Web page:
So what is it about extreme expeditions and families?
On Saturday a mother-daughter team from Australia reached the summit of Mount Everest, and just a few weeks ago, on 13th April, David Hempleman-Adams, 51, and his daughter Camilla, 15, reached the North Pole thereby making her the youngest British female to ski to the Pole.
David, himself, has completed several record-breaking expeditions, including the adventurer’s “grand slam”: conquering the poles and the highest peak on each continent.
“When I was growing up I often wished he wasn’t an explorer because it took him away from us and I missed him,” she says. “But now I absolutely understand why he does it. It was the most wonderful experience of my life and I really can’t wait till the next time.”
And there will be a next time. Camilla’s adventure wasn’t just about breaking records, her main mission is to raise awareness among her peers about what global warming is doing to the ice packs. “You learn about it at school, but it’s easy to switch off and think, ‘Our generation didn’t cause this.’ I’m hoping that the fact that I have witnessed the beauty of the Arctic and how it’s in danger of being destroyed will make other kids sit up and listen.”
Eight months ago her father teamed up with Hollywood producer, Danielle Alexandra to set up the Polar Extreme Foundation which aims to educate teenagers about climate change. Together they are working on a movie, Polar Girl, which follows Camilla on her gruelling journey.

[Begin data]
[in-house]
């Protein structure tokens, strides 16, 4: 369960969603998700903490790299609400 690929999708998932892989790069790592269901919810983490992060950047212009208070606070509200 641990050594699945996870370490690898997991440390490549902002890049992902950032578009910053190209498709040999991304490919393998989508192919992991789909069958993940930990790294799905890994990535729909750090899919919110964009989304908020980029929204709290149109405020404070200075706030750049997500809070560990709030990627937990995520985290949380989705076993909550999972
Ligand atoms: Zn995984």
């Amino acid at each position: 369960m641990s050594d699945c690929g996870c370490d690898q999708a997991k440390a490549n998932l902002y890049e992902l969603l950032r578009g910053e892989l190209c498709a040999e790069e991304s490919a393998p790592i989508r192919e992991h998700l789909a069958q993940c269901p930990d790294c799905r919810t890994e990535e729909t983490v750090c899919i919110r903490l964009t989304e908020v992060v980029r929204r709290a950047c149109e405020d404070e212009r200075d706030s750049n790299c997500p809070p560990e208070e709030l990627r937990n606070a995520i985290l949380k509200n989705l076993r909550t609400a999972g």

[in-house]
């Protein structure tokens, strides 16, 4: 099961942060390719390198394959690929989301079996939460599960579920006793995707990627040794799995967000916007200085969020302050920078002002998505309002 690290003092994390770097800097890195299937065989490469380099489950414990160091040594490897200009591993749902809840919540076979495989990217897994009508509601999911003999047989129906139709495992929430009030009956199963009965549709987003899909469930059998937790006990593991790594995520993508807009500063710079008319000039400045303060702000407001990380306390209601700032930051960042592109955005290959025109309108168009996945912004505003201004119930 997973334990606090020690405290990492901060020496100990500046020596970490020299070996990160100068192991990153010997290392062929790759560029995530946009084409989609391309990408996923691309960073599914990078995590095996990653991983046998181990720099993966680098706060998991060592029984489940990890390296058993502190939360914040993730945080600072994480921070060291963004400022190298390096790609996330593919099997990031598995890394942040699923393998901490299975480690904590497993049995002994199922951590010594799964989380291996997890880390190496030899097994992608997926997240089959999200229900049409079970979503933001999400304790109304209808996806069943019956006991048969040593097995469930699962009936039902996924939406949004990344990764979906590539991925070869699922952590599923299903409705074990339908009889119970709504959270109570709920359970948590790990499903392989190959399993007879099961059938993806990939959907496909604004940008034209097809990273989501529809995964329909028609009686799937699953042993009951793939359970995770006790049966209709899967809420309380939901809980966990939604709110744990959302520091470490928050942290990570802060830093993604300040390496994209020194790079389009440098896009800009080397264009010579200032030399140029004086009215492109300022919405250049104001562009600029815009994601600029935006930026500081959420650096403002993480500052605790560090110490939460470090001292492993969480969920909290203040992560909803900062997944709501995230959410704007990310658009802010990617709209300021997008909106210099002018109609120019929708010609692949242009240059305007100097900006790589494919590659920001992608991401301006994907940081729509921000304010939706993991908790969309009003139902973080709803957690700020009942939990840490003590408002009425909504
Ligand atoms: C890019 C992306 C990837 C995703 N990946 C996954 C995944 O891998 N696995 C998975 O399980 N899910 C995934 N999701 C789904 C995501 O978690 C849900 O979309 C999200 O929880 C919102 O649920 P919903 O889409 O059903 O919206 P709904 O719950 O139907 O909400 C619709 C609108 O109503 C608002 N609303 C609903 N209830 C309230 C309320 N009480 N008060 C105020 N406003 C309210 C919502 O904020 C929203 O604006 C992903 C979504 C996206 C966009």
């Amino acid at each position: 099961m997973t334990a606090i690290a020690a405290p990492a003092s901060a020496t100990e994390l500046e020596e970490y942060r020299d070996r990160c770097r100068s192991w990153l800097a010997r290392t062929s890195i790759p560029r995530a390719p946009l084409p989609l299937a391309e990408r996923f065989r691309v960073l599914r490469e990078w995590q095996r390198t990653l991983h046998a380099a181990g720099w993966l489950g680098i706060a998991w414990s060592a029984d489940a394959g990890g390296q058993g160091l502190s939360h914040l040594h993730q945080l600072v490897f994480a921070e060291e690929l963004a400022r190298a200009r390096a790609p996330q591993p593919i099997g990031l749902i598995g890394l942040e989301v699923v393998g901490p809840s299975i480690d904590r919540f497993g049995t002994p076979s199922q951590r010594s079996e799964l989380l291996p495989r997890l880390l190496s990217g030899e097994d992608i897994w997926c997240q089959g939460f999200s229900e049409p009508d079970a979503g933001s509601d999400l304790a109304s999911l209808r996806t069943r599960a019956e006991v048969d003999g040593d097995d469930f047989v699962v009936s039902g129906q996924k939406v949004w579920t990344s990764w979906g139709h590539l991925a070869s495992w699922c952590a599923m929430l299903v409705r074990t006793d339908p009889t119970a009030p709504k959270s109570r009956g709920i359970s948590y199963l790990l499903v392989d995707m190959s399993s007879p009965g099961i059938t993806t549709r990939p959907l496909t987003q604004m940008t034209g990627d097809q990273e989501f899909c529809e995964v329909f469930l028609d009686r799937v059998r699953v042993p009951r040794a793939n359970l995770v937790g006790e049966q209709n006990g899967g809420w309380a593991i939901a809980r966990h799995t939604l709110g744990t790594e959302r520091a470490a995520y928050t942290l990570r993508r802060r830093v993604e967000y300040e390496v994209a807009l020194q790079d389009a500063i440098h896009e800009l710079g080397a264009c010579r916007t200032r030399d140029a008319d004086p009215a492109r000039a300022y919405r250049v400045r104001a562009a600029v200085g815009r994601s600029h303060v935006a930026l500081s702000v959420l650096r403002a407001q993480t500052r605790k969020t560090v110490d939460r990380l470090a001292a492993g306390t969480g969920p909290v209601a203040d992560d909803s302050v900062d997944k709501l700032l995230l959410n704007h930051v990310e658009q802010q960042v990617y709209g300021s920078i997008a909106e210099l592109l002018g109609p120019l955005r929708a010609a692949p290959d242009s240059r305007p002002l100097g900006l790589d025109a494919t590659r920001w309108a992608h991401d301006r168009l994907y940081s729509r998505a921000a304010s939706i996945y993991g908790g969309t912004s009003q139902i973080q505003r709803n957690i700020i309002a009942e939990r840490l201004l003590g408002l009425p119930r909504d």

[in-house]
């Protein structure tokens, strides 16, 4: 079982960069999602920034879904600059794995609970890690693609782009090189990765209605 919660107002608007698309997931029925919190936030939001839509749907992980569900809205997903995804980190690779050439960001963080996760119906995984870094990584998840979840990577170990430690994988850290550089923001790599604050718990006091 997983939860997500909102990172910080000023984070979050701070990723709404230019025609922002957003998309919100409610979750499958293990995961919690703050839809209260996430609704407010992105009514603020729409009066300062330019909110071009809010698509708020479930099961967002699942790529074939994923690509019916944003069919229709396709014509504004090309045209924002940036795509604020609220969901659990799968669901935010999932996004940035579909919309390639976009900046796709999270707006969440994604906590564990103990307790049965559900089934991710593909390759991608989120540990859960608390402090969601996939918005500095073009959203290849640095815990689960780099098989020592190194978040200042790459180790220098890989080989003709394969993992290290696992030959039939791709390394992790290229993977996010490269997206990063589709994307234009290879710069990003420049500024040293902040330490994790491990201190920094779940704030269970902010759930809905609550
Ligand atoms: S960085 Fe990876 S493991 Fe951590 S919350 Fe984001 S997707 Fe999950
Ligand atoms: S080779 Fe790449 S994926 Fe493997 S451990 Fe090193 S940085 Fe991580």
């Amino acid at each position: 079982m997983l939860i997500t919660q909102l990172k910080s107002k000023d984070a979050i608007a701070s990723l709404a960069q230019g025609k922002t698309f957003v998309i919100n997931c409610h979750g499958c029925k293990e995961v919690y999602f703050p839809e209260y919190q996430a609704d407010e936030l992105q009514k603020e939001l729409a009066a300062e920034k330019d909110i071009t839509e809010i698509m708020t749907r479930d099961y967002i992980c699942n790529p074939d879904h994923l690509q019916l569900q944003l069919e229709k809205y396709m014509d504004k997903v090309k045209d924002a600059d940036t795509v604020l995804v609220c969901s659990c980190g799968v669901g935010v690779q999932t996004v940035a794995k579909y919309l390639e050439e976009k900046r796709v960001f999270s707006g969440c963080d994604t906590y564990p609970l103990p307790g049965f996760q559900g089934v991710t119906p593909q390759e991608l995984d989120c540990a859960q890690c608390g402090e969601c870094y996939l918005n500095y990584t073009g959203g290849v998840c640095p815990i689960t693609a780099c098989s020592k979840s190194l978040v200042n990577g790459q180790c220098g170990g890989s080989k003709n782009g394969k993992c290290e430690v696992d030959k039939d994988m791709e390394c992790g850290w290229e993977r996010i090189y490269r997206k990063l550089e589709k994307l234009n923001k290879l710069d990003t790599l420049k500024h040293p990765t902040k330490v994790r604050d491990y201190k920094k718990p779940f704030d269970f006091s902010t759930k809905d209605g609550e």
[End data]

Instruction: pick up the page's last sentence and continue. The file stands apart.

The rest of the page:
Other record-breaking attempts on the North Pole this year have run into difficulty. Ben Saunders from Plymouth had to abandon his attempt to become the fastest person to walk solo and unsupported to the North Pole because of equipment failure. Hannah McKeand from Berkshire called off her attempt to get there unaided and alone after falling through the ice.
However, apart from waking up one morning to find that their tents were surrounded by water and they were now a floating island, their expedition went without hiccup. Camilla had to pull her own 80lb sledge across 60 miles of Arctic snow and ice in temperatures of -40*C. To Camilla’s disappointment they didn’t see any polar bears and to her father’s amazement she coped magnificently. “I had no idea she had that kind of strength in her. She was brilliant and didn’t moan once – amazing for a teenager!” he said.
Camilla herself clearly enjoyed the experience. “It’s like walking on diamonds and sparkly jewels,” she said.
Smashing records runs in her family. She is the middle daughter of renowned adventurer, David, and 3 years ago her elder sister Alicia, then 15, became the youngest person to traverse the remote Arctic wilderness of Baffin Island in northern Canada. One sister to go – I wonder what she is going to pull out of the box?!